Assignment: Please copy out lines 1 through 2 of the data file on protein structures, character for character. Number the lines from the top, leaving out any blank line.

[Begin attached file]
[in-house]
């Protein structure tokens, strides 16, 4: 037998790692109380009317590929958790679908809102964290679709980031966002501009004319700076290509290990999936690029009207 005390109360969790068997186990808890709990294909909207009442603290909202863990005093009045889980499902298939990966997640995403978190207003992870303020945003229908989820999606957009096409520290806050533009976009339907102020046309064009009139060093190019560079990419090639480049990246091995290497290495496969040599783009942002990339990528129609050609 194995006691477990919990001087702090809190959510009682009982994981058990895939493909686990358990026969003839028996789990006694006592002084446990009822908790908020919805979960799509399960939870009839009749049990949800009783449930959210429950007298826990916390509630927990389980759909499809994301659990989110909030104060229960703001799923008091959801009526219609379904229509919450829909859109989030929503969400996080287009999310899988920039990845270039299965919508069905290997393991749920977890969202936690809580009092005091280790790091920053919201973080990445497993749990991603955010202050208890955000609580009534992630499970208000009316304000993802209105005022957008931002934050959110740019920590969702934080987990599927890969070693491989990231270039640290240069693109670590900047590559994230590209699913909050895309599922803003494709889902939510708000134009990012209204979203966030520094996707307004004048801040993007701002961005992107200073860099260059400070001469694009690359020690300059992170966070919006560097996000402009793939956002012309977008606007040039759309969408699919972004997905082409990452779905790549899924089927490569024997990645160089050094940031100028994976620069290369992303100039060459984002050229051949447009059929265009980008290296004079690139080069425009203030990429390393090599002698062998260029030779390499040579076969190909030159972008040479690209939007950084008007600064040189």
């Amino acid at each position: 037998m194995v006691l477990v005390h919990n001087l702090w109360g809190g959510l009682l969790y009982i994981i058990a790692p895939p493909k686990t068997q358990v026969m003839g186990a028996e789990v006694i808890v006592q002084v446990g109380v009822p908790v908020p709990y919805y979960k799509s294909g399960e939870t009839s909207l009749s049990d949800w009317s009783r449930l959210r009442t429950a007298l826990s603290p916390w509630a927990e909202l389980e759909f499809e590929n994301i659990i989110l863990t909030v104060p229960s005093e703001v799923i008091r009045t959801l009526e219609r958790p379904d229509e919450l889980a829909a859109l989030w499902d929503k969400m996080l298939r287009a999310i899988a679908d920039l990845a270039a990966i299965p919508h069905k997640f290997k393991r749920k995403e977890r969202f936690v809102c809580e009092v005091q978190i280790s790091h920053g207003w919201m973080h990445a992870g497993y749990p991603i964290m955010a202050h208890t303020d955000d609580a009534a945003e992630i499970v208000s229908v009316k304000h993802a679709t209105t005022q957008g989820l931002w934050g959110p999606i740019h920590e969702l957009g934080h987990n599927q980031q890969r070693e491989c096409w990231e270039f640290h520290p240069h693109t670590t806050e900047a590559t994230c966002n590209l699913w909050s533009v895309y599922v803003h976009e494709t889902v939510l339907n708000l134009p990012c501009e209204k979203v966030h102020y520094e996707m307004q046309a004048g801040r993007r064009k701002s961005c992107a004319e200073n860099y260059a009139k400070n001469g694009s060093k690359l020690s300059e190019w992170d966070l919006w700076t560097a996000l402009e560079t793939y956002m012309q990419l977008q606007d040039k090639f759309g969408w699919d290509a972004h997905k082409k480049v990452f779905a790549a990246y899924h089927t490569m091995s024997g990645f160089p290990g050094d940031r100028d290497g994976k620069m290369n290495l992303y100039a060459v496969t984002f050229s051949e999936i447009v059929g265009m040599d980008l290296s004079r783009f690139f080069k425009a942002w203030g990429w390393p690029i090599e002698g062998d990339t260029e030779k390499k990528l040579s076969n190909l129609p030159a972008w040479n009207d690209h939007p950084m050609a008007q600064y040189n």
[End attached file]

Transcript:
[in-house]
């Protein structure tokens, strides 16, 4: 037998790692109380009317590929958790679908809102964290679709980031966002501009004319700076290509290990999936690029009207 005390109360969790068997186990808890709990294909909207009442603290909202863990005093009045889980499902298939990966997640995403978190207003992870303020945003229908989820999606957009096409520290806050533009976009339907102020046309064009009139060093190019560079990419090639480049990246091995290497290495496969040599783009942002990339990528129609050609 194995006691477990919990001087702090809190959510009682009982994981058990895939493909686990358990026969003839028996789990006694006592002084446990009822908790908020919805979960799509399960939870009839009749049990949800009783449930959210429950007298826990916390509630927990389980759909499809994301659990989110909030104060229960703001799923008091959801009526219609379904229509919450829909859109989030929503969400996080287009999310899988920039990845270039299965919508069905290997393991749920977890969202936690809580009092005091280790790091920053919201973080990445497993749990991603955010202050208890955000609580009534992630499970208000009316304000993802209105005022957008931002934050959110740019920590969702934080987990599927890969070693491989990231270039640290240069693109670590900047590559994230590209699913909050895309599922803003494709889902939510708000134009990012209204979203966030520094996707307004004048801040993007701002961005992107200073860099260059400070001469694009690359020690300059992170966070919006560097996000402009793939956002012309977008606007040039759309969408699919972004997905082409990452779905790549899924089927490569024997990645160089050094940031100028994976620069290369992303100039060459984002050229051949447009059929265009980008290296004079690139080069425009203030990429390393090599002698062998260029030779390499040579076969190909030159972008040479690209939007950084008007600064040189």